$18 Tang Nano 4K FPGA board comes with HDMI output, optional camera

Sipeed’s Tang Nano 4K FPGA board is an upgrade to the company’s Tang Nano FPGA board with a more powerful GOWIN GW1NSR-LV4C FPGA with 4608 LUT (instead of 1152) and a Cortex-M3 microcontroller embedded into the chip.

Like the previous board, the new Tang Nano 4K features a USB-C port for power and downloading the bitstream, but replace the RGB LCD interface with an HDMI port, and adds support for an optional OV2640 camera.

Tang Nano 4K board specifications:

  • FPGA – GOWIN GW1NSR-LV4C aka GW1NSR-4C (See PDF datasheet for details) with
    • 4608 logical units (LUTs)
    • 3456 registers
    • 16 multiplier parameters
    • 180Kbit block SRAM, 64Mbit PSRAM
    • 2x PLL
    • Up to 44x user I/O
    • Arm Cortex-M3 hard processor
  • Storage – 32 Mbit NOR flash
  • Video Output – HDMI port
  • Camera I/F – DVP camera connector for OV2640 camera sensor up to 1600 x 1200 (UXGA) resolution
  • USB – USB Type-C port for power and JTAG programming
  • Expansion – 2x 22-pin headers with GPIOs, SPI, camera, HDMI, PLL, clock and power signals
  • Misc – User LED, 2x user button
  • Power Supply – 5V via USB
  • Dimensions – ~60 x 23 mm

The board can be programmed using Verilog with the GOWIN IDE available for Windows and Linux. One sample is provided to stream the camera input to an HDMI display. You’ll find documentation and download links on Sipeed Wiki (in Chinese only for now), and the code on Github.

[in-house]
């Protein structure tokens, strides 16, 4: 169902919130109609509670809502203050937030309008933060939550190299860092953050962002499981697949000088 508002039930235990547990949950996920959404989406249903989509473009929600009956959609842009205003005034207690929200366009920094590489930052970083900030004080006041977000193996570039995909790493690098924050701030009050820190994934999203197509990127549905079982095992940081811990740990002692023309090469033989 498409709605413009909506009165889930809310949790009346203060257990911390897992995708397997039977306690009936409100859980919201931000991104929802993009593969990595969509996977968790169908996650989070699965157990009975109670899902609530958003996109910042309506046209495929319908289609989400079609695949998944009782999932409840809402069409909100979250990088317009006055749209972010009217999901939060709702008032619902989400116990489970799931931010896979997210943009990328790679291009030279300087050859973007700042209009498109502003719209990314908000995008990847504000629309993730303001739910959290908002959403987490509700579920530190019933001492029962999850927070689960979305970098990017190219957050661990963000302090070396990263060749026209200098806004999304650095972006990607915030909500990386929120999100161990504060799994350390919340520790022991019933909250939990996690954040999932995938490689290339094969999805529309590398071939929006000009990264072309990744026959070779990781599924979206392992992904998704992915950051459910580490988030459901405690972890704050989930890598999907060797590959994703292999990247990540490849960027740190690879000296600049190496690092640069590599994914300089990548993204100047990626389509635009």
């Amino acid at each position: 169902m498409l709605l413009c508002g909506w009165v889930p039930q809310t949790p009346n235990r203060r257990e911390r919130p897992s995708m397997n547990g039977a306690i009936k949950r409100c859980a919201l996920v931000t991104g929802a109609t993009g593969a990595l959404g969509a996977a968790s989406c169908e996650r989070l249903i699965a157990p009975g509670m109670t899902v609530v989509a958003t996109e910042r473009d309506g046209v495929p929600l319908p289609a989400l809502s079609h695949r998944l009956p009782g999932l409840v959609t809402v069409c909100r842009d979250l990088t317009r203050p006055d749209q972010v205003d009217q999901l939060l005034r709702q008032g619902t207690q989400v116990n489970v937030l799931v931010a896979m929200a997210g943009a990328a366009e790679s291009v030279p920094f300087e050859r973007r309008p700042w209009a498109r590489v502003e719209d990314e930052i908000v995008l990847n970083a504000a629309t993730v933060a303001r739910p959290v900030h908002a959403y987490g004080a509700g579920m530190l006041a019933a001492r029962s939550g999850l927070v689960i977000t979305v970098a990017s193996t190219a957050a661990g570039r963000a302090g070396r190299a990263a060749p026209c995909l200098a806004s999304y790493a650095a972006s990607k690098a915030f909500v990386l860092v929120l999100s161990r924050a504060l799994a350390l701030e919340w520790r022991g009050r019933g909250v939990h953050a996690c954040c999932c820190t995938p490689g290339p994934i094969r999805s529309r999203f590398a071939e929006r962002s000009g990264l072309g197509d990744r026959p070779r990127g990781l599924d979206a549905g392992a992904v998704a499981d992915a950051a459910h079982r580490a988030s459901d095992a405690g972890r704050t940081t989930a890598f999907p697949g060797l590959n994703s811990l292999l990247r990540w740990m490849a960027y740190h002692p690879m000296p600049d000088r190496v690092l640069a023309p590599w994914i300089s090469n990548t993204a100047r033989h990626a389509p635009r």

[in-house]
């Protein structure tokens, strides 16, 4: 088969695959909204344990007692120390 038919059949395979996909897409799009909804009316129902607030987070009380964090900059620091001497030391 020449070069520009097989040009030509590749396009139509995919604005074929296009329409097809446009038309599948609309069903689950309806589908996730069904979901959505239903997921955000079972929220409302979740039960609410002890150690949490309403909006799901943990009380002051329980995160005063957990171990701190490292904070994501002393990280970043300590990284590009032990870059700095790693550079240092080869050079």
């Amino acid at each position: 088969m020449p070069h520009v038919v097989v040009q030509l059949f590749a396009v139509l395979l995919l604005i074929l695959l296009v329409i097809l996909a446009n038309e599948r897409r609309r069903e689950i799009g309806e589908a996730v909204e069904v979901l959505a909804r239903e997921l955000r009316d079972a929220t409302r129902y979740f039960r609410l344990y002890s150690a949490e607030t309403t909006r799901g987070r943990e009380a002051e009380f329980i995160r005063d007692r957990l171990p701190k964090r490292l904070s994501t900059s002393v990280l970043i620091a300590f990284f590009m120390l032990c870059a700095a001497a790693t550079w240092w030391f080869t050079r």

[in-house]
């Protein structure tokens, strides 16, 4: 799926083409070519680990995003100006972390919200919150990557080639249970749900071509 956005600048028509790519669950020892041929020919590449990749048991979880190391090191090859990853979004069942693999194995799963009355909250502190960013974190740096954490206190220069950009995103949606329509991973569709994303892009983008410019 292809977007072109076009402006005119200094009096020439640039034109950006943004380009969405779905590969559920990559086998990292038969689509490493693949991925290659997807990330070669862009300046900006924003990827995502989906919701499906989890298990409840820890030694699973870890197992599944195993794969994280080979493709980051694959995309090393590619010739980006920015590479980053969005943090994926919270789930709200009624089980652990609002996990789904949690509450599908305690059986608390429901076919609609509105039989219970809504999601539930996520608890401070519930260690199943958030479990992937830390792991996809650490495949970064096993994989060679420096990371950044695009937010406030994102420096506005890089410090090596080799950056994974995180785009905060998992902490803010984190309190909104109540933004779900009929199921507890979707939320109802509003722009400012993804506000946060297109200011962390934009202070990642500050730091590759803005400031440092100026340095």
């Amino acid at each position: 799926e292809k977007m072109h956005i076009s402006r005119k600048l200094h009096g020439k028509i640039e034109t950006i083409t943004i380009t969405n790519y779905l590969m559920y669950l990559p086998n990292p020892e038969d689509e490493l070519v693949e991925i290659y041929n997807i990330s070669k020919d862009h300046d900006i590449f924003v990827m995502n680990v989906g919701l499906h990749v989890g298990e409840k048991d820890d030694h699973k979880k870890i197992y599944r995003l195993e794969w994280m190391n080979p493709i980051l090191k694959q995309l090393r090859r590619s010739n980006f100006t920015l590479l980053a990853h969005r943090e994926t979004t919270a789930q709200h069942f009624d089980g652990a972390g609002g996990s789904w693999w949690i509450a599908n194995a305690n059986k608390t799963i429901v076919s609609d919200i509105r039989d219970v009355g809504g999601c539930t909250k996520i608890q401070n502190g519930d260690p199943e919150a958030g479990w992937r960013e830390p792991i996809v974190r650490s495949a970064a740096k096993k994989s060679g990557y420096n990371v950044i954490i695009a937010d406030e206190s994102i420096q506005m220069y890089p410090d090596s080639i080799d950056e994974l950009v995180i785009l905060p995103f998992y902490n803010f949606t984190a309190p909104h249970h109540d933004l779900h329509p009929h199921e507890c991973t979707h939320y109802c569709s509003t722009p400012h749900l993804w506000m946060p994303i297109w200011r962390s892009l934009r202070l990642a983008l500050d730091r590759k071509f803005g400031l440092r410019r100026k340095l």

Sipeed Tango Nano 4K FPGA board has just launched on Aliexpress for $18 without a camera or $21 with an OV2460 camera.

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11 Replies to “$18 Tang Nano 4K FPGA board comes with HDMI output, optional camera”

  1. Be curious to know whether the FPGA can access the USB port as well? i.e. could make a USB webcam that does automatic background elimination, for example.

  2. The code is technically available on GitHub, yes, but all of the HDMI, hyperRAM and video buffer code is encrypted verilog… so not actually that great.

    1. It is a Chinese FPGA that is mainly distributed in the Asian market. It seems they are expanding their market, apparently Mouser added some Gowin references lately.
      Even if not widely available, it is still an interesting chip as it includes some PSRAM and it is supported by the FOSS Yosys+NextPNR workflow via Project Apicula.

  3. They could do with a more informative and longer video, with regard to use, training and software IMO.

  4. I just tested Sipeed wiki, with Android version of Google Chrome browser on a 4GB A95X S905X3, Chrome inbuilt language translation worked. Only thing not translated are Photos, fixed diagrams etc.

    Hope it helps ?

  5. Can M3 control bitstream readout? If yes, then we have quite a great chip on our hands, assuming power consumption typical for 55nm

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